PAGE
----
I used to think women were only afraid of aggression in men, in all its forms: anger, rage, physical violence, verbal abuse, sexual aggression, rape.
I grew up with all kinds of conflicting social messages about the wrongs (and subtle rights) of violence against women. With three sisters and two mothers (married to my two fathers), I learned early there was something inherently special about women, that they were different from men not just in body parts, but in essence.
I knew they should be protected and respected.
In addition to the daily masculine aggression towards women I encountered outside my home, I also watched my alcoholic step-father terrorize my mother, me and two sisters with an explosive rage (he’s 21 years sober now, and a good man). Seeing these beautiful, brilliant women in my life routinely recoil in the face of a horrifying masculine aggression only reinforced my ideas about a woman’s singular fear.
I learned to loathe the thought of making a woman feel unsafe in my presence. I wanted to make women feel good, to like me, and I had seen how aggression made them not feel good, how it made them hate a man.
So I did my best to never express aggression with a woman. Even sexually. I shut down sexually towards women for fear that my desire would be interpreted by them as aggression. Throughout my dating life and well into relationships, until I was 100 percent certain a woman welcomed a next step with me, I would not proceed with a next step.
A woman had to practically stick her tongue down my throat before I understood that kissing her was welcome.
I castrated myself in countless ways to protect women from any hint of masculine aggression in me.
I often practiced what I believed was the most certain way to make a woman feel safe: I made myself invisible to her.
Whether that meant backing down, staying out of her way, leaving the room, or simply pretending I didn’t want to ravish her when I so desperately did, I made myself as non-threatening in a woman’s presence as I could position myself to be.
I taught myself how to disappear. To save her from what I thought was her primal fear of my aggression.
I was completely missing what was really happening.
In the last few years I’ve discovered something women fear even more in men than mere aggression. It’s something far more common in our everyday world. Something us men even fear in ourselves, though most aren’t even conscious we’re doing it.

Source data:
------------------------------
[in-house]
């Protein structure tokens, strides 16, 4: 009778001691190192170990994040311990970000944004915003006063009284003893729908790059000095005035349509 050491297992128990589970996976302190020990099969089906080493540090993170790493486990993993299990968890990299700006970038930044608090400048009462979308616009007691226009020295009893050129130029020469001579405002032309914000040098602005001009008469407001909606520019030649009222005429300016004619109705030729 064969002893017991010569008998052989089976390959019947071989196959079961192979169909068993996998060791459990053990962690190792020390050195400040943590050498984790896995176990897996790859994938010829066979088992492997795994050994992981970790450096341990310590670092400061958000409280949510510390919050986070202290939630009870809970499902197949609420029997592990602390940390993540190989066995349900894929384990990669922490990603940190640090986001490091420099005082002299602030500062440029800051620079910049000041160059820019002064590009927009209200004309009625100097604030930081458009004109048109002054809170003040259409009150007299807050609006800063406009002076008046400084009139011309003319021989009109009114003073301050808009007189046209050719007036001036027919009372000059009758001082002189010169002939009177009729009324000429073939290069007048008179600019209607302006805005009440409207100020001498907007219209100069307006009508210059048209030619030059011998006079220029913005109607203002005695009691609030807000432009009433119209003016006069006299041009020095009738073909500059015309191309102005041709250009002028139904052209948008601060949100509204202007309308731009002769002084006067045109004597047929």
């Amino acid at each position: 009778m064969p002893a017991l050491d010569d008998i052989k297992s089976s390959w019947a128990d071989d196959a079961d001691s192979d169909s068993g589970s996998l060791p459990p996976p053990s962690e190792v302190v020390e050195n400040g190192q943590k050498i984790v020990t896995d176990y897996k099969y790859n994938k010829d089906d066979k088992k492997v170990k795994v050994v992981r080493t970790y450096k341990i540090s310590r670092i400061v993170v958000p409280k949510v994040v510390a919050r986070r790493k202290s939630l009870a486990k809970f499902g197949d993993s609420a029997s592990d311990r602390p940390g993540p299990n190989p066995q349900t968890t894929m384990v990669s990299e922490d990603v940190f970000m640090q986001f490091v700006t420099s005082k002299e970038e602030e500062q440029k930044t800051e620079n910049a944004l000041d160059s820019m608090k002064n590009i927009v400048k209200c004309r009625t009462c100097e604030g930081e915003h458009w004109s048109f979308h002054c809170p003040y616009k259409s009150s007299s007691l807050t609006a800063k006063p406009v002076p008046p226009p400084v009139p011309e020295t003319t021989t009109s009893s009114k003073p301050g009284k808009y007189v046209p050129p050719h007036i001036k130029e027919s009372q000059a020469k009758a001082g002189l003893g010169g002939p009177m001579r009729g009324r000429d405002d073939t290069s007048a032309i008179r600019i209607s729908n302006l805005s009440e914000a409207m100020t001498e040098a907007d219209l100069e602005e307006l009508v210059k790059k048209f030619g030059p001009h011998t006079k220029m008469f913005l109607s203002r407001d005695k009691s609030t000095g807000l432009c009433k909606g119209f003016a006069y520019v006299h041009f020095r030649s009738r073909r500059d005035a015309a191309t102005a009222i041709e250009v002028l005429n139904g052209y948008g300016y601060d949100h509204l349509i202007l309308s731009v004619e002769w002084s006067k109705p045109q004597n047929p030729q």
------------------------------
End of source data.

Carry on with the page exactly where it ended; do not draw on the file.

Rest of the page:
A feminine woman is most afraid of her masculine man disappearing. She’s afraid of him failing to show up for her. Not stepping up. Walking out. Not staying strong and present, particularly when things get a little crazy and confusing.
A woman’s deepest desire is to be cherished. When a man leaves, even just emotionally if not physically, she is left completely un-cherished. Aggression is simply the extreme expression of a man not cherishing a woman. I checked out for years when my women got too emotional for me, especially when they were angry. I thought if they just saw things differently—if they saw things like I see them—everything would be fine. So I tried like mad to convince their minds to shift.
Which rarely worked. They weren’t waiting to have their intellects adjusted. So I would constantly give up and run, even when I stayed in the room.
If she fought me long enough, eventually I fought back. I thought that a feminine woman can’t out-masculine me. I would win that battle. And I did. Every time.
But I really only ever lost. So did she. Heartbreaking how blind I was to what was actually going on.
I realize now she was simply screaming out her fear, desperate for me to step up strong and claim her heart, to let her know without a doubt that I’m here, not going anywhere, that she’s safe in my love, to simply reassure her deeply that I got her and won’t let anything bad happen to her… like only a healthy masculine man could reassure her.
Women weren’t just afraid of my aggression. They were afraid of my leaving, which ironically I was doing in countless ways often to avoid my own innate aggression which scared me, too.
Had I known this deeper truth, I likely would have married my last girlfriend. Instead, I labeled her immature and mean, and I ran in every direction. I couldn’t stand in the illusory fire of her pain—a pain largely caused by masculine abandonment in her past. I was so triggered by her pain, so caught up in my own, that I couldn’t reassure her that I loved her and would hold her safe as she learned to trust again. I lost the woman I loved most in my life because I couldn’t see what was really happening; what she was really asking of me.
She was asking me to step up and fight for her heart.
Fight what? Fight myself. Fight my desire to run. To check out. To disappear.
She was begging me to be aggressive with my own inner demons, and perhaps hers, too, in the battle for her sacred feminine heart. I lost that battle. She’s married to another man now.
Oh what fine messes of hearts I helped create over the years. I didn’t know. I’m so sorry. Please forgive me. I see now. I’m growing up. I’m a Man. Eager to share what I’ve learned through so much pain, with other men who don’t yet see, but who are ready to.
And I’m finally ready to step up and fight for a woman’s heart.
The Invisible Domestic Violence no one Talks about.
Bonus: How to deal with Negativity, Buddhist-style:
Joan Halifax on sexism and ethics:
Author: Bryan Reeves
Editor: Renée Picard
Read 111 comments and reply